"After the Herbfarm, I picked wild food for a living for a year and a half. I had a little cabin down in the south Puget Sound and I lived there and also out of my car. I knew I needed to start cooking again. I took a chef job a restaurant called Supreme and then another at Stumbling Goat. And once I took over there, I started changing the menu alot. It began to get a little recognition and it was cool. I felt like I was really starting to make the food that was important to me. I started to develop my palate and my own expression. I had this deep interest in communicating through food. I said to myself, 'I need to open my own business'. I had a little money saved so I bought a space on Eastlake that used to be an old donut shop. I had no idea what I was going to do. Sitka and Spruce was not in my head. Initially I thought it would be just a late-night spot. As I started building it out I began working with friends who had really good design ideas. Now that I look back on it, it's kind of funny, it just started taking on a life of its own. It started transforming and taking shape. About month before we opened I was sitting around with some friends and we were talking about the name of the place and I thought, 'Sitka & Spruce!' because the Sitka Spruce tree out on the coast have Boletus Edulis that grow under there and I spent a lot of time picking those mushrooms. So we named it that and at that point, I thought, 'I should just do the food I like doing'. "
"With all of my spaces, I try to give a timelessness to the design. There is something so classic and timeless about the design of places in France and Italy. If you use certain materials and certain colors that you know are just going to be around forever, that enables you to try to become an institution rather than a flash in the pan. One thing I think that happens a lot in Seattle is people following trends. And that's fine, they exist for a reason. Design-wise restaurants started following this whole Northwest look. I like that but it felt as if it was becoming a monoculture. Seattle spends so much time in the dark. We're kind of like Scandinavia. The reason why their design is so amazing is because they're in the dark all of the time so they want their spaces to feel bright and open. So I like having the London Plane be this huge space where people can come in all the time and feel enlightened by the openness of it. And hopefully that adds to their day and they're going to walk out feeling good."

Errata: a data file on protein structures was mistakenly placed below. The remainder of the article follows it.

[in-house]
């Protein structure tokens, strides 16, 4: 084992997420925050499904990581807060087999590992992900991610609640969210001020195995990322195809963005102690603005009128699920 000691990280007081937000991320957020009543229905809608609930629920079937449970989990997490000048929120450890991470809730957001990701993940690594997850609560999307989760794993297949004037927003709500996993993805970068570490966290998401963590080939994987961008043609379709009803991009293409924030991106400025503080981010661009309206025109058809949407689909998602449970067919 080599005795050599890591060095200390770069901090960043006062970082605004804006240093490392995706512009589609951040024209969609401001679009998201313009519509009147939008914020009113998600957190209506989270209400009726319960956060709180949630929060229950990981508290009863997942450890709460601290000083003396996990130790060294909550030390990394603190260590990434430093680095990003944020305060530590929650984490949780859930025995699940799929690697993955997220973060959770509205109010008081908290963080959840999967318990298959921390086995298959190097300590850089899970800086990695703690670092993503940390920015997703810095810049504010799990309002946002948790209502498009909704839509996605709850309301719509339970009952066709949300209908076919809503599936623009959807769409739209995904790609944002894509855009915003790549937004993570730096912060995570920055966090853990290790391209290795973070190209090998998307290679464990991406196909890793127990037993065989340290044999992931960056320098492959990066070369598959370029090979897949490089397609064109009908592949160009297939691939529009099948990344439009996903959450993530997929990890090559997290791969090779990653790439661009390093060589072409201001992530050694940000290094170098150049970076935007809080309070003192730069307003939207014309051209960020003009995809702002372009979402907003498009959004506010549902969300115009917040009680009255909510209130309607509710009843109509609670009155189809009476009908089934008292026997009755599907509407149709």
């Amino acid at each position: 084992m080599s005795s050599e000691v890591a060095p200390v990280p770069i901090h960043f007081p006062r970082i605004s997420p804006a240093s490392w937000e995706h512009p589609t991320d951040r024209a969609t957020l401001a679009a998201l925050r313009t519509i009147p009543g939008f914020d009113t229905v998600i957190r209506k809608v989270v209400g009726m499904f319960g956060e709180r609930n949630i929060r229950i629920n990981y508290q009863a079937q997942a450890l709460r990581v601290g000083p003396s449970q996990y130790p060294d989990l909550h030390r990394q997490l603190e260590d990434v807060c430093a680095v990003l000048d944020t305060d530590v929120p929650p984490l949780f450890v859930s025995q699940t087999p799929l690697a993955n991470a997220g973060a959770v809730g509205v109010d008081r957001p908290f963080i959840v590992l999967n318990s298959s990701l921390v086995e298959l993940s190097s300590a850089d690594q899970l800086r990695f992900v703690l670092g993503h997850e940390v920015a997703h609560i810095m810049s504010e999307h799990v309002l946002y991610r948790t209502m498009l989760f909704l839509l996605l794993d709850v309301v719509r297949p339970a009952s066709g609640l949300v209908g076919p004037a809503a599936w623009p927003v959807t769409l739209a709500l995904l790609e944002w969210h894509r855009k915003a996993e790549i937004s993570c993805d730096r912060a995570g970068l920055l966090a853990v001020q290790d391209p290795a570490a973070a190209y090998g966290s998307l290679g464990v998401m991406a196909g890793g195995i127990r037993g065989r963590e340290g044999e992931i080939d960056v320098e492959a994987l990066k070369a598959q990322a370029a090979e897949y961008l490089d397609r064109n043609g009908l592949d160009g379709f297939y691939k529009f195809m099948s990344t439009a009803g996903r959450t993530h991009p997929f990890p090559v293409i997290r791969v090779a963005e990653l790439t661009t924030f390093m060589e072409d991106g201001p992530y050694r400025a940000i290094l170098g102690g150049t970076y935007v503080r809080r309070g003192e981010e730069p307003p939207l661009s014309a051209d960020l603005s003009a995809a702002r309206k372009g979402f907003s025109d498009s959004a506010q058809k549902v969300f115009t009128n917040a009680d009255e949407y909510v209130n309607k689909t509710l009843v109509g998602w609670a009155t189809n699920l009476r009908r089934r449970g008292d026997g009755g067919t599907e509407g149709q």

"I also want to serve really healthy food. Across my restaurants we spend the most money on vegetables. And I like serving vegetables. When you're going out to eat its hard to find restaurants that serve a ton of vegetables. Especially with London Plane- I really wanted it to be focused on serving lots of really delicious vegetables. And I also wanted it to be approachable from all levels. I want people to feel like eating the food there is more apart of their everyday than a going out experience."
"For me, I appreciate restaurants that are a very apparent example of what they're about. There's a lot a places that just have an idea but they're not really speaking to who they are. I think you can have the exact same great dining experience at restaurant that just serves tacos as, say, Noma because they're both being completely honest with what they are trying to do. There's this little place in London called Cafe Kick and it's a foosball bar. It's run by a Portuguese family- they're all buddies and the mom cooks. She does all these tapas. People play foosball and they watch soccer and the walls are covered in crazy punk-rock posters. And it's so awesome. You get the food and it's super delicious. And you drink the beer and its great. And they're totally into what they're doing. It's the exact same experience as any fine dining experience that has ever blown my mind. For instance, I went to a place called Etxebarri in Spain- it was the best meal I've ever had. It was ten courses. And it was amazing because this was what the guy was into. He made no excuses. He didn't try to be cool. Same experience as Cafe Kick, for me. No difference- just the exchange of money and what you look like while you're in there. But the honesty is there and the integrity is there. That's really the only distinguishing thing that I find with food. It's like, 'Oh, you can really tell this person gives a damn about what they're doing.' "
Photos by Andrew J.S.